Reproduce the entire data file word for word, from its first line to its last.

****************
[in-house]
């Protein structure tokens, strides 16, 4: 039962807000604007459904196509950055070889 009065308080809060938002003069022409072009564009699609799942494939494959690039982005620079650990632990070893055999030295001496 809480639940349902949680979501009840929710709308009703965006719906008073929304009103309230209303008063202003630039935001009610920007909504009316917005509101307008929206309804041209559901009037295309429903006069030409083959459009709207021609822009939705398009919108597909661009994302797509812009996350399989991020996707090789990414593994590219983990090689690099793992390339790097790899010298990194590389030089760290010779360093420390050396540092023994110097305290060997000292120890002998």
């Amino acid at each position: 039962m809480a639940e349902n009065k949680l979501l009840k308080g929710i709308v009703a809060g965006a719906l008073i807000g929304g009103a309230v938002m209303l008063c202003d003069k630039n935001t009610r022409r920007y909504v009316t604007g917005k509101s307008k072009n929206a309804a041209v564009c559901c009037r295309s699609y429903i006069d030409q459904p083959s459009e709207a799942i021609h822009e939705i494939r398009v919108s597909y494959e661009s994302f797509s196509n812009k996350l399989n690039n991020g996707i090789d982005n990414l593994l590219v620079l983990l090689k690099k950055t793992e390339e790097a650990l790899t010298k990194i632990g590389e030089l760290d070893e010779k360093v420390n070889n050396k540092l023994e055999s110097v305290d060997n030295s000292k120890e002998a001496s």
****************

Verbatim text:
[in-house]
């Protein structure tokens, strides 16, 4: 039962807000604007459904196509950055070889 009065308080809060938002003069022409072009564009699609799942494939494959690039982005620079650990632990070893055999030295001496 809480639940349902949680979501009840929710709308009703965006719906008073929304009103309230209303008063202003630039935001009610920007909504009316917005509101307008929206309804041209559901009037295309429903006069030409083959459009709207021609822009939705398009919108597909661009994302797509812009996350399989991020996707090789990414593994590219983990090689690099793992390339790097790899010298990194590389030089760290010779360093420390050396540092023994110097305290060997000292120890002998």
């Amino acid at each position: 039962m809480a639940e349902n009065k949680l979501l009840k308080g929710i709308v009703a809060g965006a719906l008073i807000g929304g009103a309230v938002m209303l008063c202003d003069k630039n935001t009610r022409r920007y909504v009316t604007g917005k509101s307008k072009n929206a309804a041209v564009c559901c009037r295309s699609y429903i006069d030409q459904p083959s459009e709207a799942i021609h822009e939705i494939r398009v919108s597909y494959e661009s994302f797509s196509n812009k996350l399989n690039n991020g996707i090789d982005n990414l593994l590219v620079l983990l090689k690099k950055t793992e390339e790097a650990l790899t010298k990194i632990g590389e030089l760290d070893e010779k360093v420390n070889n050396k540092l023994e055999s110097v305290d060997n030295s000292k120890e002998a001496s």